We can then compute \(y^3 + 7 \) mod \(2^{n+1}\), using similar algebra as in the original question:
y^3 + 7
= (x+2^n)^3 + 7
= x^3 + 3x^2 2^n + 3x 2^{2n} + 2^{3n} + 7.
Now by assumption \(x^3 + 7 \equiv 2^n \) mod \(2^{n+1}\). Moreover, any term containing a factor with \(2^a\) with \(a \geq n+1\) reduces to zero modulo \(2^{n+1} \), since it’s a multiple of \(2^{n+1}\). Thus the terms with a \(2^{2n}\) and a \(2^{3n}\) disappear. Thus the above expression simplifies, and we obtain
y^3 + 7 \equiv 2^n + 3x^2 2^n
\equiv 2^n (1 + 3x^2) \text{ mod } 2^{n+1}.

Here we have a multiple of \(2^n\). And as we discussed earlier, there aren’t many possibilities for multiples of \(2^n \) modulo \(2^{n+1}\): even multiples of \(2^n\) are in fact multiplies of \(2^{n+1}\), hence congruent to \(0\) mod \(2^{n+1}\); while odd multiples of \(2^{n}\) must be congruent to \(2^n\) mod \(2^{n+1}\).

Since \(x\) satisfies \(x^3 + 7 \equiv 0 \) mod \(2^n\), we see that \(x\) must be odd. So \(3x^2 \) is odd and \(1+3x^2 \) is even. Thus \(2^n (1+3x^2) \) is an even multiple of \(2^n\), hence congruent to 0 mod \(2^{n+1}\), and we obtain
y^3 + 7 \equiv 0 \text{ mod } 2^{n+1}
as desired.

Thus, we have shown that the solution \(x\) of \(x^3 + 7 \equiv 0 \) mod \(2^n\) lifts directly to a solution \(y \) of \(y^3 + 7 \equiv 0 \) mod \(2^{n+1}\). It may be that \(y\) is one lift \(x\) or the other lift \(x+2^n\), but one of those two lifts works.

This is much more straightforward behaviour than in the original problem! Life is easy now!

Why is life sometimes easy and sometimes hard?

So, what’s the difference between these two cases?

With the polynomial \(P(x) = x^2 + 7 \), a solution of \( P(x) \equiv 0 \) mod \(2^n\) did not lift directly to a solution mod \(2^{n+1}\), although we were able to find solutions by using a trick.

With the polynomial \(Q(x) = x^3 + 7 \), a solution of \( Q(x) \equiv 0 \) mod \(2^n\) did lift directly to a solution mod \(2^{n+1}\).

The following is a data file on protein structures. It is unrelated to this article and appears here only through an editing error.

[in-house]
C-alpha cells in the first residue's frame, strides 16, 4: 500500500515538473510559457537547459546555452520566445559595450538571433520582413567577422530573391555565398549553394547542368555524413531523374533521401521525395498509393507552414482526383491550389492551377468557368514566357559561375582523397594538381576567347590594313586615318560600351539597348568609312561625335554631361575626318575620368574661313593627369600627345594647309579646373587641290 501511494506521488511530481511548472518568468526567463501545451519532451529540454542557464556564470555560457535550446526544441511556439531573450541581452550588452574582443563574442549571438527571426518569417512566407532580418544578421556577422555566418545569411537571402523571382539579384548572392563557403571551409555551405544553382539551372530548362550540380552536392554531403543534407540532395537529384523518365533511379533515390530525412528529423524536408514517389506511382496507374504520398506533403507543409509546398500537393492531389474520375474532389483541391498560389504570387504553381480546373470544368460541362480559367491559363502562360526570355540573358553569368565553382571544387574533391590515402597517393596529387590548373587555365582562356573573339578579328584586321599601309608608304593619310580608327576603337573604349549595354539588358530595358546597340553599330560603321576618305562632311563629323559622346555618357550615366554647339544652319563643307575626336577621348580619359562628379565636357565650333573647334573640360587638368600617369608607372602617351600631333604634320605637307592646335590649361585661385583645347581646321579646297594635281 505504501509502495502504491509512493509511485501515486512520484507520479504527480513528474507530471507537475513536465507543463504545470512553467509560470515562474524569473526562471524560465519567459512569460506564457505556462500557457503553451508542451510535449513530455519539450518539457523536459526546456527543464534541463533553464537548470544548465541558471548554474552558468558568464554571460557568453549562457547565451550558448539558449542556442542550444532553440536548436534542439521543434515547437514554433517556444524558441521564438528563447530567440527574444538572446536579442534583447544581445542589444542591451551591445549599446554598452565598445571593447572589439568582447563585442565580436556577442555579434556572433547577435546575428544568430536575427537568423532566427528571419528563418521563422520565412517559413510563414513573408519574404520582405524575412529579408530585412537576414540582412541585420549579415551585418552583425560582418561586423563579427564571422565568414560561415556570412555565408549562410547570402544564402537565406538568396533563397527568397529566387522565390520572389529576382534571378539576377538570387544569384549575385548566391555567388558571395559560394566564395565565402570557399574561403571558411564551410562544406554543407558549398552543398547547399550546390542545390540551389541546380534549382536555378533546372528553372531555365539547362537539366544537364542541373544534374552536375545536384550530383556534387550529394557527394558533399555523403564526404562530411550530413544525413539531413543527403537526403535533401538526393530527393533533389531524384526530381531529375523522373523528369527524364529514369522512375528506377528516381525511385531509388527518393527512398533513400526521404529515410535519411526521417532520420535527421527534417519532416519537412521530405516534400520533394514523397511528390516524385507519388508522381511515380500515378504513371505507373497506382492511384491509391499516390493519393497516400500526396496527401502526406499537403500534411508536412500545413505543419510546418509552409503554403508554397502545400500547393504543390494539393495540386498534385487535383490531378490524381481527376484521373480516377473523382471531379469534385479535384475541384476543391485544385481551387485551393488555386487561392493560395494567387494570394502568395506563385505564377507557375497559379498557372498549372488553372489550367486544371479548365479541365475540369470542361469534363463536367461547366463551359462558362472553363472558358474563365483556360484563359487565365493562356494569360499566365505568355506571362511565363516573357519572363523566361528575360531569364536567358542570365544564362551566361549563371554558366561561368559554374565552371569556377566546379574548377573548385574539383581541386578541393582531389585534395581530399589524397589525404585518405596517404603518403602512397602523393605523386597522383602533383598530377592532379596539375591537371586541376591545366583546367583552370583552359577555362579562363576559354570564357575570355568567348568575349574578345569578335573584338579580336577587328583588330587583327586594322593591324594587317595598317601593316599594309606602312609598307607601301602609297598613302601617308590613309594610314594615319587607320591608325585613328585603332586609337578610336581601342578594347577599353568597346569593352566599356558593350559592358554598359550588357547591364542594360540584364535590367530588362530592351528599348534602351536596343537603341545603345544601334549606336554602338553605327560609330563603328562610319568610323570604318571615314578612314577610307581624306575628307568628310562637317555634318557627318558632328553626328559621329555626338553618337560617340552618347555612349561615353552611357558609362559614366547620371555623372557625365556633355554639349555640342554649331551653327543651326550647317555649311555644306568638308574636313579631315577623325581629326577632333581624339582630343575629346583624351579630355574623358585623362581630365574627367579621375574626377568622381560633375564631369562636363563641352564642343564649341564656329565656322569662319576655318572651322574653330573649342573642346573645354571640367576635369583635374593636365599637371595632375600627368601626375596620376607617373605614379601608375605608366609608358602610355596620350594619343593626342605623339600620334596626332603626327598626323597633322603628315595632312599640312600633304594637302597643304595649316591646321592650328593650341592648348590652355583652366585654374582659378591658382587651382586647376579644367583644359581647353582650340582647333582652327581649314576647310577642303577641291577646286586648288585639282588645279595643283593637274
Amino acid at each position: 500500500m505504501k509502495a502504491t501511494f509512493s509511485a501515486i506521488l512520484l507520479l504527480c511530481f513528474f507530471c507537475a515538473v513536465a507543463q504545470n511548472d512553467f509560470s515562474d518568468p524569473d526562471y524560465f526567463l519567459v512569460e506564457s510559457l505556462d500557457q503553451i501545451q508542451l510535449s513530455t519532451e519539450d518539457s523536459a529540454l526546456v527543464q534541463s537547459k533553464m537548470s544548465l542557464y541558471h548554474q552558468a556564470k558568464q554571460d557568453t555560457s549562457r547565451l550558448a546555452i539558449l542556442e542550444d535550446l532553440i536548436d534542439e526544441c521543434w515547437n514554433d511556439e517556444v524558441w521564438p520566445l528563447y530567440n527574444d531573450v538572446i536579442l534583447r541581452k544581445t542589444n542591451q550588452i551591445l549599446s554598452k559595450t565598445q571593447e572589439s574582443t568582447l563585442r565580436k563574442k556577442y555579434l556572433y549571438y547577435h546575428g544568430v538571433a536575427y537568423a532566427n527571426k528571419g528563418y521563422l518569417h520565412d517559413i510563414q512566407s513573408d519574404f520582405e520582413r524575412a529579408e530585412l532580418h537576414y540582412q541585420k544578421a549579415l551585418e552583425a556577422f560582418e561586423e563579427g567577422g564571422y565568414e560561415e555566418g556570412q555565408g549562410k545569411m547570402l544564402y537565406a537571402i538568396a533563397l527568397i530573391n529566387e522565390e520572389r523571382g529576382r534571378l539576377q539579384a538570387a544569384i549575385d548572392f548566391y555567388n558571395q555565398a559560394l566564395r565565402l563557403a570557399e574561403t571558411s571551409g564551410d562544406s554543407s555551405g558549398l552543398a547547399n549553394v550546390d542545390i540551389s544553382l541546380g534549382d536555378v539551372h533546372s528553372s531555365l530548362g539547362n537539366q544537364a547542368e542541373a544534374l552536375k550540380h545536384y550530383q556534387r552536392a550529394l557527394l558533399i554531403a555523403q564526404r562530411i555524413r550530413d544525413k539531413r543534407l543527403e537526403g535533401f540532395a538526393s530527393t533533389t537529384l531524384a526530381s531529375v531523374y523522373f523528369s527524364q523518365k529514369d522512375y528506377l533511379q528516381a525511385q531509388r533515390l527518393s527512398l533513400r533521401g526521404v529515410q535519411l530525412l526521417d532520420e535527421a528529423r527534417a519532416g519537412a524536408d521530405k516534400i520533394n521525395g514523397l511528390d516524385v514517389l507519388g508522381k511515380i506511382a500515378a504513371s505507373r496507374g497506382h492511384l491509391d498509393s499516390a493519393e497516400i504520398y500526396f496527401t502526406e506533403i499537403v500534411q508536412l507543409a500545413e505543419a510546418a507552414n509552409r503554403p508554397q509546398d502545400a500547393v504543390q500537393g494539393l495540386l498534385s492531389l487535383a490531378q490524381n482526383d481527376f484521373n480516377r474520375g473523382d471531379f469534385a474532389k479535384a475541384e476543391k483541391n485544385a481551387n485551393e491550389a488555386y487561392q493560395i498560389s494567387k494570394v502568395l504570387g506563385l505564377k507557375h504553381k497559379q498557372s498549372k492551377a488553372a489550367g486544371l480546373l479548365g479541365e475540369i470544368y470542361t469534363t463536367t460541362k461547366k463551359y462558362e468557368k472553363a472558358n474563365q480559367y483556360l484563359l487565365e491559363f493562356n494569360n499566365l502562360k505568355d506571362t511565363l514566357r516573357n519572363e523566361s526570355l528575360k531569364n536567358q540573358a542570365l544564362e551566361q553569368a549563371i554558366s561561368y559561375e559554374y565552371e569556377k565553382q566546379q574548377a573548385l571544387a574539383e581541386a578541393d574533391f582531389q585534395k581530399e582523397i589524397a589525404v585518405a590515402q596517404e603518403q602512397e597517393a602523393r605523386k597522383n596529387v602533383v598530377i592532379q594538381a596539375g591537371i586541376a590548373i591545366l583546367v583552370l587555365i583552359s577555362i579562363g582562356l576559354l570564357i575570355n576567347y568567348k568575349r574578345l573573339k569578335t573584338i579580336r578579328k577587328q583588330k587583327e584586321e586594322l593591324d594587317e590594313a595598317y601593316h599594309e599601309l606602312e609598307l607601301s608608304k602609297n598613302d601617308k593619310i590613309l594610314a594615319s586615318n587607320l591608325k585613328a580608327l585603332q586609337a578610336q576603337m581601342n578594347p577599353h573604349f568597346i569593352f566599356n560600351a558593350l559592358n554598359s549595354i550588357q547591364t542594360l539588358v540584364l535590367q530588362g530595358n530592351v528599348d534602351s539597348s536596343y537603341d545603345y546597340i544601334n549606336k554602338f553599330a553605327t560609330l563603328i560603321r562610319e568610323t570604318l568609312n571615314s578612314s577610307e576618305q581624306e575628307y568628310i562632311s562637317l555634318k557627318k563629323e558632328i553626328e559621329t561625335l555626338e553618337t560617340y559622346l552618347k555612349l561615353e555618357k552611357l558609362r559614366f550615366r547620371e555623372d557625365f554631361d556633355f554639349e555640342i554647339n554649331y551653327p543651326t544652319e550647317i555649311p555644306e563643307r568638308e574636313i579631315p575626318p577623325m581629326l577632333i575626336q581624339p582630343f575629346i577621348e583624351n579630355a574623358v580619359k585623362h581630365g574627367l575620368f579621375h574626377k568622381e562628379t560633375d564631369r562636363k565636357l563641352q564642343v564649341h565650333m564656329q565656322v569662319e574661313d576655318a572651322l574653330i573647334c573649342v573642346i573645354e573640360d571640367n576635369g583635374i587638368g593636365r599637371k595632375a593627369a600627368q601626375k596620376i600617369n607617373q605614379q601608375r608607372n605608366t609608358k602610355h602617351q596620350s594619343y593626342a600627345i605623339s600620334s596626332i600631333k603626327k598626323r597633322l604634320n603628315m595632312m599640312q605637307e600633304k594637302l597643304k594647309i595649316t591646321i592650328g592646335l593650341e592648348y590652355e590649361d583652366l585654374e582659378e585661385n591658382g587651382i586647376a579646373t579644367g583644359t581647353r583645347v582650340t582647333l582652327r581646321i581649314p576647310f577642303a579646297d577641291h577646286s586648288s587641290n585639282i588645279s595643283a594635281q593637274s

What is so different about \(P(x)\) and \(Q(x)\)?

At one level, the difference derived from a technicality in trying to lift solutions. From a solution \(x\) of \(P(x) \equiv 0 \) mod \(2^n\), we considered the lifts \(x\) and \(x+2^n\) mod \(2^{n+1}\). In expanding out \( P(x+2^n) \), too many terms cancelled, leaving us with just the terms of \( P(x) \) :
P(x+2^n) = (x+2^n)^2 + 7
\equiv x^2 + 7 \equiv P(x) \text{ mod } 2^{n+1}.
But doing the same for \( Q(x) \), there wasn’t quite as much cancellation:
Q(x+2^n) = (x+2^n)^3 + 7
\equiv x^3 + 3x^2 2^n + 7
\equiv Q(x) + 3x^2 2^n \text{ mod } 2^{n+1},
and in fact we were able to show that the extra term \( 3x^2 2^n \) was congruent to \( 2^n \) mod \(2^{n+1} \), so that
Q(x+2^n) \equiv Q(x) + 2^n \text{ mod } 2^{n+1}.
This last equation effectively says that \( Q(x+2^n) \) and \( Q(x) \) are the two lifts of \( Q(x) \) from mod \( 2^n \) to mod \( 2^{n+1} \); so one or the other lift of \(x\), i.e. either \(x\) or \(x+2^n\) will be the solution we’re looking for.

What’s happening, in some sense, is that the solution \(x\) to \( P(x) \equiv 0 \) mod \(2^n\) was “too good”: it was so good that \( P(x+2^n) \) cancelled too much!

In fact, there is a sense in which the solution \(x\) of \( P(x) \equiv 0 \) mod \(2^n\) was a “repeated root”, just like \(x=2\) is a repeated root of the polynomial \( (x-2)^2 \) over the real numbers.

Repeated roots in modular arithmetic

Now we have to be very careful with saying things like “repeated roots” for polynomials in modular arithmetic. Take arithmetic modulo 8 for instance. Then for one thing, there is no unique factorisation of polynomials, even if we regard integers purely as mod 8: for instance,
(x+4)^2 = x^2 + 8x + 16 \equiv x^2 \text{ mod } 8,
so that we have two distinct factorisations of the same polynomial
(x+4)^2 \equiv x^2 \text{ mod } 8.
Thus it doesn’t really make sense to talk about the “roots” of a polynomial mod 8, in the same way that we talk about the roots of a polynomial over the real or complex numbers.